Military Wiki
Rudolf Prich
Born (1881-08-06)August 6, 1881
Died 1940
Place of birth Opava
Allegiance Poland Poland
Service/branch Wappen Kaisertum Österreich 1815 (Klein).png Austro-Hungarian Army
Orzełek II RP.svg Polish Army
Years of service 1902-1935
Rank PL Epolet gen dyw.svg Major General
Battles/wars World War I
Polish–Soviet War
1939 Defensive War
Awards POL Polonia Restituta Oficerski BAR.svg Polonia Restituta (Officer's Cross)
POL Złoty Krzyż Zasługi BAR.svg Gold Cross of Merit
POL Medal Pamiątkowy Za Wojnę 1918-1921 BAR.svg Commemorative Medal
for the War of 1919-1921
POL Medal 10-lecia Odzyskania Niepodległości BAR.svg Medal Dziesięciolecia Odzyskanej Niepodległości

Rudolf Prich (August 6, 1881 — 1940)[1] was a Polish military officer and a major general (pol. generał dywizji) of the Polish Army. He was among the Polish officers murdered by the Soviet Union during the Katyń massacre.[1]


Born 1881 in Opava, Prich in his youth joined the Austro-Hungarian Army, where he served with distinction during the Great War. In April 1919 he returned to Poland and joined the Polish Army. During the opening stages of the Polish-Bolshevik War between December 1919 and April 1920 he served as the head of the 1st Detachment of the General Staff, responsible for organization and mobilization of forces. Between April 1920 and 1922 in the Polish ministry of military affairs, after the Peace of Riga he remained in the army.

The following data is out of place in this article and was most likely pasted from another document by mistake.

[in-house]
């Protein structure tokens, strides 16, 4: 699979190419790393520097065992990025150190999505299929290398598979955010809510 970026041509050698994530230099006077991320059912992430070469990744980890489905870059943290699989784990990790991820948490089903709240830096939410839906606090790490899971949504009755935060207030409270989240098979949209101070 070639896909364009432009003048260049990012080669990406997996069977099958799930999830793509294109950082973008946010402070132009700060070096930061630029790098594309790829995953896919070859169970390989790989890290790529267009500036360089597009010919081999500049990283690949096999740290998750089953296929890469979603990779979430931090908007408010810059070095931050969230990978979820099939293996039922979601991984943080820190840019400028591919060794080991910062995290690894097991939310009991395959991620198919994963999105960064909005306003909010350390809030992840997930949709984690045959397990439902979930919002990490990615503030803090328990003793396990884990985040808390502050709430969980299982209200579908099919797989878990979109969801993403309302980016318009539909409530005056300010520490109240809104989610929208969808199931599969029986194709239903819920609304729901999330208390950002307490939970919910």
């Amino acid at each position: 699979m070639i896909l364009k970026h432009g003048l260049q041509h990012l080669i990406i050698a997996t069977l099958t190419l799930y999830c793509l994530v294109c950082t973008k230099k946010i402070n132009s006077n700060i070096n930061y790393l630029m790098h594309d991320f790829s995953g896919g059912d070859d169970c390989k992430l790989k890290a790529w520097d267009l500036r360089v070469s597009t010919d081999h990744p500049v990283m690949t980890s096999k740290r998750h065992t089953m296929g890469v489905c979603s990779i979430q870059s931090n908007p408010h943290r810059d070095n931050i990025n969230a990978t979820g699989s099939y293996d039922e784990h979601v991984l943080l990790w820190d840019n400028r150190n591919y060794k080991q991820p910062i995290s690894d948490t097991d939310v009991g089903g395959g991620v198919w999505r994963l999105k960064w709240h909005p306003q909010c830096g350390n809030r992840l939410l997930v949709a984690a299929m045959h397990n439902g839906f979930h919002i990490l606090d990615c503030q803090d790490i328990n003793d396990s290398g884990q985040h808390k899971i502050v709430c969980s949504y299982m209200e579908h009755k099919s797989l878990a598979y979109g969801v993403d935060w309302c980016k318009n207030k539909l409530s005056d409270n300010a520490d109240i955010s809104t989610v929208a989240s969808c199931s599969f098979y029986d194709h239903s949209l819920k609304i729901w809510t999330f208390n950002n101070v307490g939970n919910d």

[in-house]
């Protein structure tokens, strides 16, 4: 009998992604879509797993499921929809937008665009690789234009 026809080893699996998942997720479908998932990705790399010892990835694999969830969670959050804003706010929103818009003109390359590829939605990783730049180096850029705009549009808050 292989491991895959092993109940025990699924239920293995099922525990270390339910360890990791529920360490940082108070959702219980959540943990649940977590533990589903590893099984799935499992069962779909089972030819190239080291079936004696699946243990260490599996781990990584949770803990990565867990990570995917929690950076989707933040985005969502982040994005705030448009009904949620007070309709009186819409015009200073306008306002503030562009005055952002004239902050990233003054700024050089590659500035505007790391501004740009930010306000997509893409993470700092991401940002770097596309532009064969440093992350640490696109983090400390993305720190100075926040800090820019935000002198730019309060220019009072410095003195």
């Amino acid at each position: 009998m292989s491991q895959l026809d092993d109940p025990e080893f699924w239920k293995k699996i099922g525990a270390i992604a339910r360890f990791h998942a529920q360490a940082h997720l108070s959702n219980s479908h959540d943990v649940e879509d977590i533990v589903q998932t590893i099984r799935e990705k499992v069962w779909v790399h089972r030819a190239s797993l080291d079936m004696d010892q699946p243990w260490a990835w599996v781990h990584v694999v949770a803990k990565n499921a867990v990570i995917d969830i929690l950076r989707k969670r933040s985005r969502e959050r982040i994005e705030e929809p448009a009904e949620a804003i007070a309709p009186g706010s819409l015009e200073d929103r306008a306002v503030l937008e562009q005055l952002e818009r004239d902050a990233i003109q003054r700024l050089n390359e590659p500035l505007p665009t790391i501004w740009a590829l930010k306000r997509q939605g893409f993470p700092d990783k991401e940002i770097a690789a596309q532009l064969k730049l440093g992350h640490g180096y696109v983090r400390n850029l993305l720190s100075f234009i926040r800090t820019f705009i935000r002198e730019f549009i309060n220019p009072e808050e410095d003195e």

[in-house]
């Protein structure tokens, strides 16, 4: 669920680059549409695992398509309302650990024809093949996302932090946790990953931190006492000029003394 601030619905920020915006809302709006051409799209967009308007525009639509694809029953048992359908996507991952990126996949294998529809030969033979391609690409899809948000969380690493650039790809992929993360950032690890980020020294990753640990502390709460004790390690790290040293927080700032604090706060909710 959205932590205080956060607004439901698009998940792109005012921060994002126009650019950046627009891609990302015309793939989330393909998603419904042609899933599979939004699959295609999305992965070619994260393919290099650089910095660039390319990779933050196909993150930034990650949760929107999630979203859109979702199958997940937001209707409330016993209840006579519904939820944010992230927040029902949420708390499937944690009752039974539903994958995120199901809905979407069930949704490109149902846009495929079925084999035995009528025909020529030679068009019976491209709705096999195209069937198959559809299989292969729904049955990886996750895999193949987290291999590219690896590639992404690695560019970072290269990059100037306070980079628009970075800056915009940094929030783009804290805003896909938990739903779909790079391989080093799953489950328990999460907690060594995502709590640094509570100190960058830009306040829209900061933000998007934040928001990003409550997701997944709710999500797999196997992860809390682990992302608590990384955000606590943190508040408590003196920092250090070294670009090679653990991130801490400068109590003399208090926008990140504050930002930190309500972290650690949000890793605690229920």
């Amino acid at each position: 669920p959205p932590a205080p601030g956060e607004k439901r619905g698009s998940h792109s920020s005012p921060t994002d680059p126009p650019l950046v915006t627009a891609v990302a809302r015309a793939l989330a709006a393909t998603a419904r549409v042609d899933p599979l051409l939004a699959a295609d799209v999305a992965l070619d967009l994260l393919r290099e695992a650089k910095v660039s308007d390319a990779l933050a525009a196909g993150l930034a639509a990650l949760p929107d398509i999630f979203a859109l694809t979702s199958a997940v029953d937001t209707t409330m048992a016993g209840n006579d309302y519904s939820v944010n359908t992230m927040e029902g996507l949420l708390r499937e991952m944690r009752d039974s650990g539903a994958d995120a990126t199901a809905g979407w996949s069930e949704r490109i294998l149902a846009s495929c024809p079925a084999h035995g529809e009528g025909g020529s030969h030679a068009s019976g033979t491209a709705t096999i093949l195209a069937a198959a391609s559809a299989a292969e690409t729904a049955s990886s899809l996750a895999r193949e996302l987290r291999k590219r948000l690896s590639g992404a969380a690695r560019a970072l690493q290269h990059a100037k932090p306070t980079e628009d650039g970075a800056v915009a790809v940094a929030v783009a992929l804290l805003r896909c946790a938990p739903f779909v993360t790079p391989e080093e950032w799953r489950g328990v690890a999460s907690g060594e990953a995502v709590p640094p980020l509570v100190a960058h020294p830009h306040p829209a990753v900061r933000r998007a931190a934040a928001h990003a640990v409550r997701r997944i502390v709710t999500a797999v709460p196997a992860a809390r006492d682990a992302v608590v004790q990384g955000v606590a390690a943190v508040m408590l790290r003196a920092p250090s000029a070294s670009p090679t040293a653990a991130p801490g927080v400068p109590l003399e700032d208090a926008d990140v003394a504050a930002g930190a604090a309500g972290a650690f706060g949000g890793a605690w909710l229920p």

In 1923, after a year of service at the post of commanding officer of the 26th Infantry Division, he was promoted to the rank of generał brygady. After the May Coup d'État of 1926, he was sent to the Centre for Artillery Training in Toruń, where he served as one of the professors and a specialist in anti-air artillery. Promoted to the rank of generał dywizji in 1928, he retired from active service in 1935.

After the outbreak of the Polish Defensive War he returned to duty and on September 11 was made the commander of all the Polish forces defending the area of Lwów. He held that post until relieved on September 16, and then took part in the battle of Lwów as a commander of one of the areas of defence of the besieged city. After the capitulation of the Polish forces had been negotiated on September 22, 1939, Prich was to be released home along with other reserve and retired officers. However, contrary to the terms of the capitulation he was arrested by the NKVD and held in various prisons in the city. He was murdered in the spring of 1940, aged fifty-eight, during the Katyń massacre.



  • Piotr Stawecki, Słownik biograficzny generałów Wojska Polskiego 1918-1939, Warszawa 1994, s. 261, ISBN 83-11-08262-6

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